In this economically difficult climate, directors and shareholders may well need to undertake some kind of restructuring procedure in order to remain viable.
Consider a restructuring under section 110 of the Insolvency Act 1986- a form of voluntary liquidation. This process allows a company to transfer its assets to another company in exchange for shares. This particular process of restructure, however, is only possible where the company is solvent and its assets exceed creditors’ claims.
It is used when the directors want to divide its operations into separate entities by demerging or separating parts of the business. There are no tax implications in adopting the above structure but expert tax advice will be needed. It is necessary to obtain clearance from HMRC which can be satisfied by establishing that the reconstruction is for bona fide commercial reasons.
Some of the advantages of a section 110 restructure are:
- To separate key assets from the trading business
- Resolving conflicts between shareholders
- Potential sale of part of the business
- Possible sale and leaseback of commercial property
- Possible succession planning
- It is a flexible and cost effective method rather than following the process of a formal demerger
- It can be used to transfer out an investment business
- Creditors may be protected as the process will be managed by insolvency practitioners
- It is tax efficient
This type of restructure involves the incorporation of a new holding company and two or more other new companies to hold the various assets.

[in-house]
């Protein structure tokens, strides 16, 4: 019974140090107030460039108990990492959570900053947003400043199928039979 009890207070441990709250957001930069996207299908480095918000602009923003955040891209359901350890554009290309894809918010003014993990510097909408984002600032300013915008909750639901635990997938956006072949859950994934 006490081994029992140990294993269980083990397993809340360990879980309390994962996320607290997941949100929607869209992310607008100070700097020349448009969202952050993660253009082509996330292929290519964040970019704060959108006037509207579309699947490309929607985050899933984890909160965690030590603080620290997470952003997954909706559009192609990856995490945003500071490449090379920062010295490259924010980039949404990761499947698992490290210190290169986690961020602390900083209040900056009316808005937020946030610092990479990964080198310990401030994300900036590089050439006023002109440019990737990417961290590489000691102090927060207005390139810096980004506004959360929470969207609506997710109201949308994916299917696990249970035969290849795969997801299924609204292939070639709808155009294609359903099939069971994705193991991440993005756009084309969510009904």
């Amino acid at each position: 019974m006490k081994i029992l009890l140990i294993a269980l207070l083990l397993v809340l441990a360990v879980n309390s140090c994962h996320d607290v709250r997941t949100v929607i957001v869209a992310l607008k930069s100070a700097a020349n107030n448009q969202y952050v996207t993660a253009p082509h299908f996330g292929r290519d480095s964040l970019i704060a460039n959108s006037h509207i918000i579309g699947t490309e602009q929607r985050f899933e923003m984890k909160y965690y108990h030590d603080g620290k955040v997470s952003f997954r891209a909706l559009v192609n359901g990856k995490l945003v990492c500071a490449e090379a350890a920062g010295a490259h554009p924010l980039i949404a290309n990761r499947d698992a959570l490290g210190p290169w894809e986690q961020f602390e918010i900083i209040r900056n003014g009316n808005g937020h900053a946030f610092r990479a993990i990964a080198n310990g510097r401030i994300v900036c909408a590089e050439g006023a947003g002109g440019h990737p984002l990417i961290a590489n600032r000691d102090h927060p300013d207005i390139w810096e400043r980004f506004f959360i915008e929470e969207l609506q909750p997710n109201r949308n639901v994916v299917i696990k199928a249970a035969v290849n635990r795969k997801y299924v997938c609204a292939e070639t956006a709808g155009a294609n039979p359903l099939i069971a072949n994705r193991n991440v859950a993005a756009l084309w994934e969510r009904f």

Below is a summary of the steps involved:
Step 1: Incorporate a Newco above the existing Company. (The newly incorporated company will be capable of being placed into solvent liquidation.)
Step 2: Set up two or more new companies to transfer the business of the Company.
Step 3: Issue shares in Newco to the shareholders of the existing Company in exchange for its entire issued share capital.
Step 4: An intra-group transfer of the Company’s required assets to Newco.
Step 5: Call a general meeting of Newco to approve the liquidation and to appoint liquidators.
Step 6: Once in liquidation, there will be a transfer of Newco’s assets to the other new companies. The liquidation of Newco will not be linked to the new companies and so will not have any adverse effects.
Step 7: Distribute the shares to the shareholders of Newco.
A section 110 restructure is often a complicated process and it is important to seek expert advice. If you are considering this form of restructuring for your company, please get in touch with Arthur Fernandes, Georgina Kyriacou or Max Lesser for further advice.
This article is prepared with the intention of providing general information on the changes in law. Philip Ross Solicitors accept no responsibility for errors it may contain and the coverage of the topic is not comprehensive. You are advised to speak directly to the writer or another partner within this firm within any specific enquiries on the topic addressed.
Arthur is a solicitor specialising in corporate law. He has been practising law for over 30 years and has practiced abroad. He is also a notary public. He specialises in mergers and acquisitions, banking law, corporate finance including private equity, AIM listings, corporate restructuring and corporate insolvency.